Friday, 16 March 2018

A guitar story

There have been many influences in my life that have led me, musically, to where I am now. For better or worse.

James was a classmate of mine in my very early teens, and was one of three people that essentially gave me the guitar. Mum and another school friend of around the same time called Damien were the other two.

Mum taught me some very basic notes when I was very young, and her own interest in the instrument meant there was never one out of reach whilst I was growing up.

One day some years later, James brought his guitar into class and let me have a go. He explained what a capo did (for the uninitiated, it's a mechanical bar that locks across the fret-board and so changes the key of the instrument, a kind of cheat-mode), and showed be a very simple, exceptionally versatile chord shape. That re-ignited the interest Mum had originally kindled.

He even gave me one of his old capos. I'm pretty sure I still have it in a box somewhere. And I really don't have an awful lot else from back then.

Then a little while later, Damien explained to me, quite possibly by accident, why a guitar was so cool. The tips of the fingers of my left hand have been irredeemably callused ever since about then, and a guitar has never been very far from reach. In fact, two hang on my office wall at work.

Not that I've ever got particularly good at playing them. But they speak for me, as no other instrument really does, except my voice.

All that is a complete aside. I just really wanted to share this recent video clip of James playing at a recent gig in Bristol. His gigs are very different to mine. I really hope to catch one of his one day.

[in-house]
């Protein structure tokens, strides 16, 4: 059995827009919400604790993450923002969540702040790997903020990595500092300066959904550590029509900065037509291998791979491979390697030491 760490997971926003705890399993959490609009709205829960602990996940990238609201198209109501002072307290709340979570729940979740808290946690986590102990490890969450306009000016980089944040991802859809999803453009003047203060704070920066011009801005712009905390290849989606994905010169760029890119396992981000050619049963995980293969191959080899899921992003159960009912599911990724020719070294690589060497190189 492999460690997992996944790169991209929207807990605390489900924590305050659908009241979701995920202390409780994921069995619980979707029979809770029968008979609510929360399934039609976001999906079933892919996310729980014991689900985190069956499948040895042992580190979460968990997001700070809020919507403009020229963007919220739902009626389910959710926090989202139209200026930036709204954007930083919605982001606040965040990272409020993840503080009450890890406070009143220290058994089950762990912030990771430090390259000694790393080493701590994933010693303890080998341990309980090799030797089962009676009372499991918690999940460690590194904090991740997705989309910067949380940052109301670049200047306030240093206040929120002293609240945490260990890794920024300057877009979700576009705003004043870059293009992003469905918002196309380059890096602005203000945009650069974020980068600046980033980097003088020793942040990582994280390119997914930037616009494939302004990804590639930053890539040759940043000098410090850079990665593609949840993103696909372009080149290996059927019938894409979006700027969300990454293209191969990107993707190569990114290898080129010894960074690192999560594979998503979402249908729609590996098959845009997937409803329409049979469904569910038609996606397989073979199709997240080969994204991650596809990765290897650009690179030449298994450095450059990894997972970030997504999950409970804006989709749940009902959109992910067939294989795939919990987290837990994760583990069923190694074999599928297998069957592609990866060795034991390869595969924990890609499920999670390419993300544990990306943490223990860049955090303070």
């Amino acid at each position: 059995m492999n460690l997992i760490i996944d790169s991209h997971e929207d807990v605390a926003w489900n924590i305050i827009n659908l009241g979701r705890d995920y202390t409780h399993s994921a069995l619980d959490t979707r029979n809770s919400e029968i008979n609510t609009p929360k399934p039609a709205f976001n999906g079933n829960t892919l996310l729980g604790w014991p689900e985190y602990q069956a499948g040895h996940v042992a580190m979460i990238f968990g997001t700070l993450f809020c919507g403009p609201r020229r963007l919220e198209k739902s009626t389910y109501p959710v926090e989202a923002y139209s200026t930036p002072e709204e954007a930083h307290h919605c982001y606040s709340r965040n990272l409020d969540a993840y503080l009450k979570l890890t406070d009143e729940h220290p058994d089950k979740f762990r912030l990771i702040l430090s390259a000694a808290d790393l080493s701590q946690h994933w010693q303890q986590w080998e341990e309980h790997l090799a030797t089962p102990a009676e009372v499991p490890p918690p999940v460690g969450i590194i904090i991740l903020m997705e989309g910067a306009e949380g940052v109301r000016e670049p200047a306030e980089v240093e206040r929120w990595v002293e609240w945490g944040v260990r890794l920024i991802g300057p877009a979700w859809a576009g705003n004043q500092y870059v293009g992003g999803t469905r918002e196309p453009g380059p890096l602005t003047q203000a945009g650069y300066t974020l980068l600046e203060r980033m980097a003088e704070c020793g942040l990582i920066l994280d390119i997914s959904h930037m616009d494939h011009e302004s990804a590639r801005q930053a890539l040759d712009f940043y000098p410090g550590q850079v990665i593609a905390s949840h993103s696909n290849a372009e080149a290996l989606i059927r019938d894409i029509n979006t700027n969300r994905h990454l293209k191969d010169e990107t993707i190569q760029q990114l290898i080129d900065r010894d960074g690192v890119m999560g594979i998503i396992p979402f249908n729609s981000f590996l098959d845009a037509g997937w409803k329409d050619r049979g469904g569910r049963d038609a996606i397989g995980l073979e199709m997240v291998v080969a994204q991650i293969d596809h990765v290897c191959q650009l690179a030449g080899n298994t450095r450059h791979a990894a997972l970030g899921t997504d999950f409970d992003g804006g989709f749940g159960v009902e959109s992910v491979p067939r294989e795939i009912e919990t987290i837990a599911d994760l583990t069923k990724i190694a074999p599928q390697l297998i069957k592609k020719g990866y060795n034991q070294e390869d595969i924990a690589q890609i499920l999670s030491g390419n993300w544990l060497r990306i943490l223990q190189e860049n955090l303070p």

Friday, 9 March 2018


One of the first notes in the prelude to spring is the blossoming of the snowdrops. On the road into work, I climb over a single hill before descending into the Stroud valleys and then on to our office. On the top of this hill is the village of Edge, and nestled in to a fork in the road is the village church.

Pretty enough a building of its own accord, but in the dying stages of winter every year the grounds of its surrounding churchyard are wreathed with a thick, luscious carpet of these flowers. I see them as I drive past, and every year they make me smile because they're the first whisper that winter is finally coming to a close. Every year I promise myself I'll stop on the way into work for a couple of minutes and take a photo. There's never enough light left at this time of year on the way home.

And every year I invariably fail to do so.

This year was no exception, except this year the promise of the snowdrops seemed to have been cut brutally short. One moment the churchyard was wreathed with their fresh white gleam, and then we had a late, hard snow.

More snow around these parts than I think we've had since the 80's.

Driving home early from work last Thursday afternoon to avoid getting trapped in it, I saw the churchyard and pulled over to the side of the road. The snowdrops were smothered in thick snow; smothered, frozen and quite gone. I took the photo I'd been promising myself anyway, wryly reflecting that I'd missed my moment yet again.

The dogs enjoyed the snow. I worked from home on Friday and was a bit fed up of it all by the time we got to the weekend, and so was quite relieved that by Sunday the cold snap was passed. Most of the snow was gone and the temperature was nursing its way back towards double figures. And, as I'm sure you can imagine, I was equally relieved to find that by Sunday the lake was clear enough to race on.